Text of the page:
Rookie RB Travis Stephens helps a young Children's Home resident carve out a pumpkin
Gutting and carving pumpkins is never an easy task for a single person. On Tuesday, October 29, a group of Tampa Bay Buccaneers players made sure that the kids at the Children's Home didn't have to handle such big projects by themselves.
Veteran leaders Aaron Stecker and Todd Yoder helped the Buccaneers Rookie Club members - Darian Barnes, Ryan Nece, Jermaine Phillips, Corey Smith, Justin Smith and Travis Stephens - get reacquainted with the art of pumpkin carving and in the process made the holiday more exciting for the Children's Home residents.
"It's just a great event to help the kids out here at the Children's Home," said Yoder. "This is my third year here and I'm the pumpkin-carving champion. It's a great event."
Actually, Yoder was not overestimating his skills. After teaming up with a resident and winning the event's Best Overall Pumpkin award each of the last two years, the Buccaneer tight end came back in 2002 ready to defend his title and put the rookies to shame with another knockout pumpkin.
Meanwhile, as the pumpkin carving got underway, kids had the opportunity to decorate trick-or-treat bags and get their faces painted and tattoos applied. There were cookies and lemonade for refreshment.
"It's a great opportunity to meet the guys they see on T.V. every Sunday and Monday," said Trudy Bihm, the Recreation Coordinator at The Children's Home. "Some of these guys are their heroes and it's just fun to watch the players help out the kids. Seeing them interact is great."
The Children's Home houses over 70 children who have backgrounds of severe abuse and neglect. Many of the kids involved in the highly publicized cases of abuse in the area are taken into the Home, where a structured family unit is provided and their everyday needs are met. In addition to providing schooling and a family life, the Children's Home tries to make life as normal as possible for its residents by arranging such activities as skating, attending sporting events and birthday parties and playing sports.
As the day progressed, the players and children began to work feverishly to complete their pumpkins and bags for the Annual Pumpkin and Trick-or-Treat Bag Contest. No one walked away without a prize – members of the Buccaneers Student Advisory Board made sure of that by distributing team pennants to all of the kids in attendance – but four special winners were chosen among all the excellent bags and pumpkins.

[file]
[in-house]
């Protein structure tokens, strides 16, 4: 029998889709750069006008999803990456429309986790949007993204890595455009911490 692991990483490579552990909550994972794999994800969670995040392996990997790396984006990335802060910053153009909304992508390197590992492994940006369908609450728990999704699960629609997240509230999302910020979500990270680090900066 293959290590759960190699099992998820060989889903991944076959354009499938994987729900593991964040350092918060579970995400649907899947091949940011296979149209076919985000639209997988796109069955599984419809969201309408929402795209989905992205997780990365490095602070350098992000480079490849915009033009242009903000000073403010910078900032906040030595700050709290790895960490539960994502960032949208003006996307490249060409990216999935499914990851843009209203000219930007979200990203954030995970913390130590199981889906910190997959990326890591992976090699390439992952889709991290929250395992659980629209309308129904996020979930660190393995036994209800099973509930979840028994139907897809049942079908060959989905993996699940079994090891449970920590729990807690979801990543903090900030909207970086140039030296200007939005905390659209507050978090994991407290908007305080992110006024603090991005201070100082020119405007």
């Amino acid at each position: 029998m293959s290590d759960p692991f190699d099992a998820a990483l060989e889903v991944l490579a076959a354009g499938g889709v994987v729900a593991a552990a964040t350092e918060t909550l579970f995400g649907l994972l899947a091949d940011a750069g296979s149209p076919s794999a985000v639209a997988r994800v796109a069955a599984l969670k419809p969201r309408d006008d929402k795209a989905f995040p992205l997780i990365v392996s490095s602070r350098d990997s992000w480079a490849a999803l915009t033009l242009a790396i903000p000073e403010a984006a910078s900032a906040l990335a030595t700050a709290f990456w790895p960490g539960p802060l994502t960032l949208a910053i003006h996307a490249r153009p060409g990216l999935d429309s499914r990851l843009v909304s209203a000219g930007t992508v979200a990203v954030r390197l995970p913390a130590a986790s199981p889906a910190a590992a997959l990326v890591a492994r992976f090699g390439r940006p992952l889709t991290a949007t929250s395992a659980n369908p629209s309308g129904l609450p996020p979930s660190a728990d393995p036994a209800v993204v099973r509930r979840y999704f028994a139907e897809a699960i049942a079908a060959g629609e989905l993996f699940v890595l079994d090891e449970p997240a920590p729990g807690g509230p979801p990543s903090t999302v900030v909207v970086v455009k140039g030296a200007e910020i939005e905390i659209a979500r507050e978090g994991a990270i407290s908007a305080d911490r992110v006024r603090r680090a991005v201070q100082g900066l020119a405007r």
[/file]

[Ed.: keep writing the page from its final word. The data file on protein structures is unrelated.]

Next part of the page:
The three categories for pumpkin carving excellence were Most Creative, Scariest, and Best Overall, while the Trick-or-Treat Bags had a Best Overall winner.
"The competition between the athletes and the carving is great," said Nece. "It's funny, all the players get competitive wherever they go. You get the kids involved and you tell them, 'Man, we have to make the best pumpkin.' It's just fun."
Nece partnered with a young man and used the inside of the pumpkin for hair to win Most Creative, while Barnes teamed with another young man and used wood chips to serve as teeth to win Scariest. Each young man received a Buccaneers t-shirt as a prize.
The Best Trick-or-Treat Bag went to one of the female residents of the home, with help only from some of the Buccaneers Student Advisory Board members. She received an autographed Buccaneers football for her efforts.
The prize that everyone was waiting for went to Kara Stecker, Aaron's wife, and one of the youngest female residents of the Children's Home, as they carved their pumpkin and supplied it with two large hoop earrings and a black-and-white bandanna. Kara then presented the winning girl with her autographed Buccaneers football and gave her bragging rights until next year's Halloween Extravaganza.
"It's fun to be around kids and see them smile," said Nece, who suffered a season-ending knee injury on Sunday. "It doesn't matter what happened on Sunday or whatever is going on in your life you might feel bad about, when you come out with the kids you can't help but feel better."
While some of the Buccaneers were having fun with the kids at the Children's Home, WR Keenan McCardell was talking about the positive benefits of youth sports and what the goals of youth sports should be at the 150,000 Kids: In Your Face & In Our Future Conference sponsored by the University of South Florida.
At the conference, McCardell sat on a panel featuring men and women from around the Bay area and addressed those in attendance about the impact that youth sports had on him growing up.
"Youth sports kept me out of trouble," said McCardell. "I was a three-sport guy, baseball, basketball and football. Every time I thought I had some free time there was another sport or another practice, so it kept me out of trouble and from doing some of the things my friends did and wish they wouldn't have done."
McCardell also spoke about the life skills that participating in youth sports could help teach to the younger generation.
"Sports helps you develop your teamwork skills," said McCardell. "Teamwork is going to help you out in the real world. Businesses and companies are always forming teams and groups to work together on projects and if you have those skills, it makes you a more valuable employee."
With the practical benefits properly addressed, McCardell spoke about what the true goal of youth sports should be, no matter what the level of competition.
"If you choose to play youth sports, you should be having fun," said McCardell. "Playing sports at a young age is all about fun. Without the fun, nothing else really matters, because you won't be learning any of the skills since you aren't enjoying yourself. Especially at a young age, the focus should be on fun."
If you would like to learn more about the 150,000 Kids: In Your Face & In Our Future Conference and how you can become more knowledgeable or involved in youth sports, please click here.